Voting Rights 65 Years Ago: Remembering Isaiah Nixon

Mr. Isaiah Nixon, an African American, husband and father of six, who voted in Georgia’s Democratic primary election on September 8, 1948 in Alston, GA (Montgomery County). That evening, Nixon was shot three times by J.A. Johnson in front of Nixon’s wife and young children. Nixon was transported to a hospital in Dublin, GA where he died two days later. After forty-five minutes of deliberation on November 5th, Johnson was acquitted.

Voting Rights 65 Years Ago: Remembering Isaiah Nixon
Jacksonville, FL, November 15, 2013 --( To a full congregation, Sunday afternoon at 2:00p.m., November 10, 2013, the United Nations Educational Scientific & Cultural Organization - Transatlantic Slave Trade (UNESCO-TST) Florida and The Rosewood Heritage Foundation, Inc., held a Memorial Service honoring Mr. Isaiah Nixon at The First African Baptist Church, Rev. Craig B. Snead, Sr., Pastor. With the National Color Guards from the JROTC Thunderbolt Regiment of Vidalia, GA, under the leadership of First Sergeant Yusuf K. Brantley, US Army (Retired). The program honored veterans and Men’s Day in Mt. Vernon, Georgia and surrounding areas of Montgomery County.

Voting rights recognition of Mr. Isaiah Nixon, September 8th, 1948 was given by Attorney Chris Bridges, a law student who researched the Nixon Case in his Civil Rights & Restorative Justice Project (CRRJP). Bridges along with two other law students received an award and funds from Northeastern University (NU) for their findings on three Georgia cases. President Joseph E. Aoun of NU in the award presentation stated “What we are doing here is not only not divorced from reality, it’s going to change reality.” Bridges graduated from NU, Boston, MA in 2012 and is now practicing law in California.

At the 9:00a.m. cemetery service, a local citizen, Deacon James Harris was told the Nixon story by his father. Harris is also the chairman of the cemetery that Nixon is buried in Alston, GA. A beautiful cement bench was donated by an UNESCO-TST Board Member and placed in the cemetery on the Nixon family plot. Attorney Bridges dug a hole and planted a magnolia bush. Harris presentation named four African American farmers who were harassed along with Mr. Nixon. He shared the aftermath of how African Americans lived in the community and stressed the importance of voting rights, as related to the recent U.S. Supreme Courts decision.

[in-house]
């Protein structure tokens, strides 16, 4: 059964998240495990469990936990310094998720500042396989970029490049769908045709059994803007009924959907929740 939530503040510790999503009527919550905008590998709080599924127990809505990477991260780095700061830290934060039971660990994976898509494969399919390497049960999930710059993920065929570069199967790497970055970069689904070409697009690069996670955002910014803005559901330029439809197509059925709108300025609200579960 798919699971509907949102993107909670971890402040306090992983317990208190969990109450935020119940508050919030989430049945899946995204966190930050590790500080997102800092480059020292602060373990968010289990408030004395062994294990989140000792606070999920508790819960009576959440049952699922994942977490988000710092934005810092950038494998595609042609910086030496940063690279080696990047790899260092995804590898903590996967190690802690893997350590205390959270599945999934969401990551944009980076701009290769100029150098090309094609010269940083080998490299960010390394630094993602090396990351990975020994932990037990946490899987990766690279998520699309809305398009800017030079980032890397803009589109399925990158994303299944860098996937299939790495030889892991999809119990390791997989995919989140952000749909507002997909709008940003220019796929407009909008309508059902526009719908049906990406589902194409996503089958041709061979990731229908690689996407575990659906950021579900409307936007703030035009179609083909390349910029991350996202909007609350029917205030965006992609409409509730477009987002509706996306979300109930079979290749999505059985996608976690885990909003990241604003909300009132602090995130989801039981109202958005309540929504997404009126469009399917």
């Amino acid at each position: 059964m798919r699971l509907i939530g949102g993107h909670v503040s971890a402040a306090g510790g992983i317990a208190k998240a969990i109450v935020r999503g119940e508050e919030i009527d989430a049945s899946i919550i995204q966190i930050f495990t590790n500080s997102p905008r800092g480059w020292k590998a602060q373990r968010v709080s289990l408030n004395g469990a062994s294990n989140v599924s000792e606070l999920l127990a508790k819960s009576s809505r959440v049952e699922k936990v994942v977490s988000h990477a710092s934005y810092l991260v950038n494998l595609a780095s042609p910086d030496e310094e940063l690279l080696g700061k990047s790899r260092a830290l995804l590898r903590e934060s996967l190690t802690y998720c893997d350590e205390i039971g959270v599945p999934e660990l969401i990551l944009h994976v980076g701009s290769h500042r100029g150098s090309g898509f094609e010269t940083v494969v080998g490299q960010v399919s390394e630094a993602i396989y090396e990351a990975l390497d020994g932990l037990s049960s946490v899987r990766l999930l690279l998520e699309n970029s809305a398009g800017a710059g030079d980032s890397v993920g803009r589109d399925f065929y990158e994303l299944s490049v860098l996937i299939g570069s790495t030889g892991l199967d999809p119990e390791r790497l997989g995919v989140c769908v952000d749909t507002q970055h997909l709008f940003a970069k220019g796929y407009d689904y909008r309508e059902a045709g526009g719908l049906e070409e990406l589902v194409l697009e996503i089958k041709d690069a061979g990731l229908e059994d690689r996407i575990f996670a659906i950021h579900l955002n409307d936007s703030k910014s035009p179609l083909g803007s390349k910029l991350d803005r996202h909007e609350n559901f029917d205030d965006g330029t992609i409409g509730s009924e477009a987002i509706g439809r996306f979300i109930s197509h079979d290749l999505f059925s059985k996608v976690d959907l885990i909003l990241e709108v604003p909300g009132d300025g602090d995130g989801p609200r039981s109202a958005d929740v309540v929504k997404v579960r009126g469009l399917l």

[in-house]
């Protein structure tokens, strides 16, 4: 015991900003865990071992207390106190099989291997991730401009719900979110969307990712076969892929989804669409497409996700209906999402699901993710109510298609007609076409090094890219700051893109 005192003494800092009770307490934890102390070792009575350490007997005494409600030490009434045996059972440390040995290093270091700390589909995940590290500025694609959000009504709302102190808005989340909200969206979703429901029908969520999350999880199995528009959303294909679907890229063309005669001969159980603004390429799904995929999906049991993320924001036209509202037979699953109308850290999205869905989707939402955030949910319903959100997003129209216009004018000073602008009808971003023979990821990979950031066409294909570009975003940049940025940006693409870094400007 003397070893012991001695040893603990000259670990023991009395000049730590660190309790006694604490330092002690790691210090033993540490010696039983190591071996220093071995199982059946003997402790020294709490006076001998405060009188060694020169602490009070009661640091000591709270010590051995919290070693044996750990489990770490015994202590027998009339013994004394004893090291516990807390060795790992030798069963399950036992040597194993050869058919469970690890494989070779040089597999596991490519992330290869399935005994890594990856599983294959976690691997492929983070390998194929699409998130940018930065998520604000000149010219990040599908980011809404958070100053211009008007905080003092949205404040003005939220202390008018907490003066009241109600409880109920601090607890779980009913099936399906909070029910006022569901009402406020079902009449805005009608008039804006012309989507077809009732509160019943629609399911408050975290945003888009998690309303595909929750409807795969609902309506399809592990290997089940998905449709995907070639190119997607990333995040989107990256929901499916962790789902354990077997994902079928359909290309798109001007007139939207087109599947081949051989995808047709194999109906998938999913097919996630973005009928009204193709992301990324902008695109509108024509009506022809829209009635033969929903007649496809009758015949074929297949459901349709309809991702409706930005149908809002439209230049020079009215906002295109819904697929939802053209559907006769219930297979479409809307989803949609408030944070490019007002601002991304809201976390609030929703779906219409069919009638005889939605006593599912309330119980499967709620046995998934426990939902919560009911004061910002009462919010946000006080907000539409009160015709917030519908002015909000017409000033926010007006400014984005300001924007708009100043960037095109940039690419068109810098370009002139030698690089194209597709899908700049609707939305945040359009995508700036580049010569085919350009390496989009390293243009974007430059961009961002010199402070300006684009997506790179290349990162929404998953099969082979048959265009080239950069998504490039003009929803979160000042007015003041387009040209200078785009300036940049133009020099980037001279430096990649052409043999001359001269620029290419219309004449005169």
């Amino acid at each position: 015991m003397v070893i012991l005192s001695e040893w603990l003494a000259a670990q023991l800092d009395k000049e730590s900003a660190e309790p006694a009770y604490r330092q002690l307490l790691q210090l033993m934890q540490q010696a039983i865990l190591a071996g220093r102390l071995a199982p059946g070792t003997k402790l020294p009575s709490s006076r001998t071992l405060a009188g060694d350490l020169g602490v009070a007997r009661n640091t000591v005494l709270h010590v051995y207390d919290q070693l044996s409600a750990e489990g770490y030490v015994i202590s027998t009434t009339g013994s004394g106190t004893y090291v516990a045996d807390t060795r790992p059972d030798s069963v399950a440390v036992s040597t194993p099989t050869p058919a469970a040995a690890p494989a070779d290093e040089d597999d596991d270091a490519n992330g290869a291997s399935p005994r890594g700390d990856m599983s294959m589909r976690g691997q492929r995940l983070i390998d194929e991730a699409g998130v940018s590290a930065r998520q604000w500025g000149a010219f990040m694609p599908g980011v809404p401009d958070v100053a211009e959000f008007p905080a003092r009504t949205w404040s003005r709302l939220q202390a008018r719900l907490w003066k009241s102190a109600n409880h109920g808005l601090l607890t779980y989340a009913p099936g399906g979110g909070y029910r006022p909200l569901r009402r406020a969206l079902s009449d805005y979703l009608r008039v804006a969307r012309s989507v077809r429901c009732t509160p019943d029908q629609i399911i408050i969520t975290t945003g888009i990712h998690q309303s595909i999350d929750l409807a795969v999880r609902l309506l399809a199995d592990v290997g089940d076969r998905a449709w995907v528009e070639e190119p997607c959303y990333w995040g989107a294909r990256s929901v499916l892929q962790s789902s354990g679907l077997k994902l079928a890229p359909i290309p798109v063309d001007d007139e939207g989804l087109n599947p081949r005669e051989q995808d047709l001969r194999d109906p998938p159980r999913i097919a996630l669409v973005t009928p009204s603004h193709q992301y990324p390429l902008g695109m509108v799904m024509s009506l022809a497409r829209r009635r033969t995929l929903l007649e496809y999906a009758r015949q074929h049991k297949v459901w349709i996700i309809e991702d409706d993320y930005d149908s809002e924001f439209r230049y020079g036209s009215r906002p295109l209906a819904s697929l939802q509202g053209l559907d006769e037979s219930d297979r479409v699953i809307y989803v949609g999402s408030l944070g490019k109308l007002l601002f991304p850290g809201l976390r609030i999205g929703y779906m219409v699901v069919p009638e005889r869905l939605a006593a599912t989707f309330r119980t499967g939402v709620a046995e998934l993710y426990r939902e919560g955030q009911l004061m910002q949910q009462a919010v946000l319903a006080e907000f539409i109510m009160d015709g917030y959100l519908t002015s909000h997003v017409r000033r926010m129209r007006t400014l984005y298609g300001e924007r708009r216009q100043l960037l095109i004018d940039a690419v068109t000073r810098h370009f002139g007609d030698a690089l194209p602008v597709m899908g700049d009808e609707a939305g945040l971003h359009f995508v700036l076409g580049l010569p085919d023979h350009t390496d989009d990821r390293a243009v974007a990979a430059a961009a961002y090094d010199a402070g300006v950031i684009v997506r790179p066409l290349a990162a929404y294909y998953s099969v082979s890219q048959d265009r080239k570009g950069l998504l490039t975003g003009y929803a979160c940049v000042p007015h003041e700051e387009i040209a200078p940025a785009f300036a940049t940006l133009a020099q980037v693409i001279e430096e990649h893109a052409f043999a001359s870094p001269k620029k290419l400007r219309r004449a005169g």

The Nixon Family’s response for the commemoration at the cemetery and church was given by Mr. Winston Antonio Williams, grandson of Mr. Isaiah Nixon. Mrs. Sallie N. Zimon, a spry 90 years old widow gave her testimony. In the audience were daughters: Dorothy Nixon Williams, Connie Nixon Fountain, and Margaret Nixon McCrary along with other family members and friends. Mentioned were the deceased Nixon children: Margaret Ann Nixon Hill, Hubert Nixon, and Isaiah Nixon, Jr.

Special thank you plaques were given to First African Baptist Church, Mt Vernon City Council, JROTC, Old Salem Cemetery, and to others who helped to make this program a success.

UNESCO-TST recognizes slavery in many forms; with educational conferences, memorials, workshops, and historical bus tours. Come join us January 17-19th, 2014 in collaboration with the Gullah Geechee Nation of Jacksonville, Florida on a Heritage Corridor Tour (Jacksonville to Charleston). This tour will have a UNESCO member from Sierra Leone, West Africa highlighting the connection of the Gullah language and culture to Africa.

Contact: UNESCO-TST Education Project – Sherry DuPree 1-352-281-2286

Isaiah Nixon

Photo courtesy of Dorothy N. Williams
Jacksonville, FL.
Sherry DuPree